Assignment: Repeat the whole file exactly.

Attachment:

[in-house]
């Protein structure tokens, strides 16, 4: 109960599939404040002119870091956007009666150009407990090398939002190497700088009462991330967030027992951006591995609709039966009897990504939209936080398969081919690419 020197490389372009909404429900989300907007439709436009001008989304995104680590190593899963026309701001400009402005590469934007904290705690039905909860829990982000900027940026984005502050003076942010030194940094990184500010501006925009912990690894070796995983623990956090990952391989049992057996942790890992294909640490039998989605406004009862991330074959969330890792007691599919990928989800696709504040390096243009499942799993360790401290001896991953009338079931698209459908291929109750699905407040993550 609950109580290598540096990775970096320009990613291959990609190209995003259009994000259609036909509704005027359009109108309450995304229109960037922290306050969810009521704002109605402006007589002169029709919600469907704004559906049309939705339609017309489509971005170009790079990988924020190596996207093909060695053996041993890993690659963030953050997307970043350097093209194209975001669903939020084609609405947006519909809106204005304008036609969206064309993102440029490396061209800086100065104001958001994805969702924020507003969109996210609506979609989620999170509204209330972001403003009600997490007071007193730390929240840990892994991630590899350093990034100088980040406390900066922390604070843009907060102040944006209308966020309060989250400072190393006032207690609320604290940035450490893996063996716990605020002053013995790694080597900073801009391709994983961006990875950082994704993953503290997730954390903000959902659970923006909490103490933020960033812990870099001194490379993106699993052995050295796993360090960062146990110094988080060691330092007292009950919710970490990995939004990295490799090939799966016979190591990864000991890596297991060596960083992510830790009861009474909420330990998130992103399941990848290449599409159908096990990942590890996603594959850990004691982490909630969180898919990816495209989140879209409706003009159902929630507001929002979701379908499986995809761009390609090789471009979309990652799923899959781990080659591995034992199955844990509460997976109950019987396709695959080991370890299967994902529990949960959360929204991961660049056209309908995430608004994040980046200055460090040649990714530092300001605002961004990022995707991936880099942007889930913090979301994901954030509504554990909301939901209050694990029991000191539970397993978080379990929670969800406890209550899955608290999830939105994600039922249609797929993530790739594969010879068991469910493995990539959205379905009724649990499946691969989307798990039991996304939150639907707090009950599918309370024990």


[in-house]
């Protein structure tokens, strides 16, 4: 109960599939404040002119870091956007009666150009407990090398939002190497700088009462991330967030027992951006591995609709039966009897990504939209936080398969081919690419 020197490389372009909404429900989300907007439709436009001008989304995104680590190593899963026309701001400009402005590469934007904290705690039905909860829990982000900027940026984005502050003076942010030194940094990184500010501006925009912990690894070796995983623990956090990952391989049992057996942790890992294909640490039998989605406004009862991330074959969330890792007691599919990928989800696709504040390096243009499942799993360790401290001896991953009338079931698209459908291929109750699905407040993550 609950109580290598540096990775970096320009990613291959990609190209995003259009994000259609036909509704005027359009109108309450995304229109960037922290306050969810009521704002109605402006007589002169029709919600469907704004559906049309939705339609017309489509971005170009790079990988924020190596996207093909060695053996041993890993690659963030953050997307970043350097093209194209975001669903939020084609609405947006519909809106204005304008036609969206064309993102440029490396061209800086100065104001958001994805969702924020507003969109996210609506979609989620999170509204209330972001403003009600997490007071007193730390929240840990892994991630590899350093990034100088980040406390900066922390604070843009907060102040944006209308966020309060989250400072190393006032207690609320604290940035450490893996063996716990605020002053013995790694080597900073801009391709994983961006990875950082994704993953503290997730954390903000959902659970923006909490103490933020960033812990870099001194490379993106699993052995050295796993360090960062146990110094988080060691330092007292009950919710970490990995939004990295490799090939799966016979190591990864000991890596297991060596960083992510830790009861009474909420330990998130992103399941990848290449599409159908096990990942590890996603594959850990004691982490909630969180898919990816495209989140879209409706003009159902929630507001929002979701379908499986995809761009390609090789471009979309990652799923899959781990080659591995034992199955844990509460997976109950019987396709695959080991370890299967994902529990949960959360929204991961660049056209309908995430608004994040980046200055460090040649990714530092300001605002961004990022995707991936880099942007889930913090979301994901954030509504554990909301939901209050694990029991000191539970397993978080379990929670969800406890209550899955608290999830939105994600039922249609797929993530790739594969010879068991469910493995990539959205379905009724649990499946691969989307798990039991996304939150639907707090009950599918309370024990």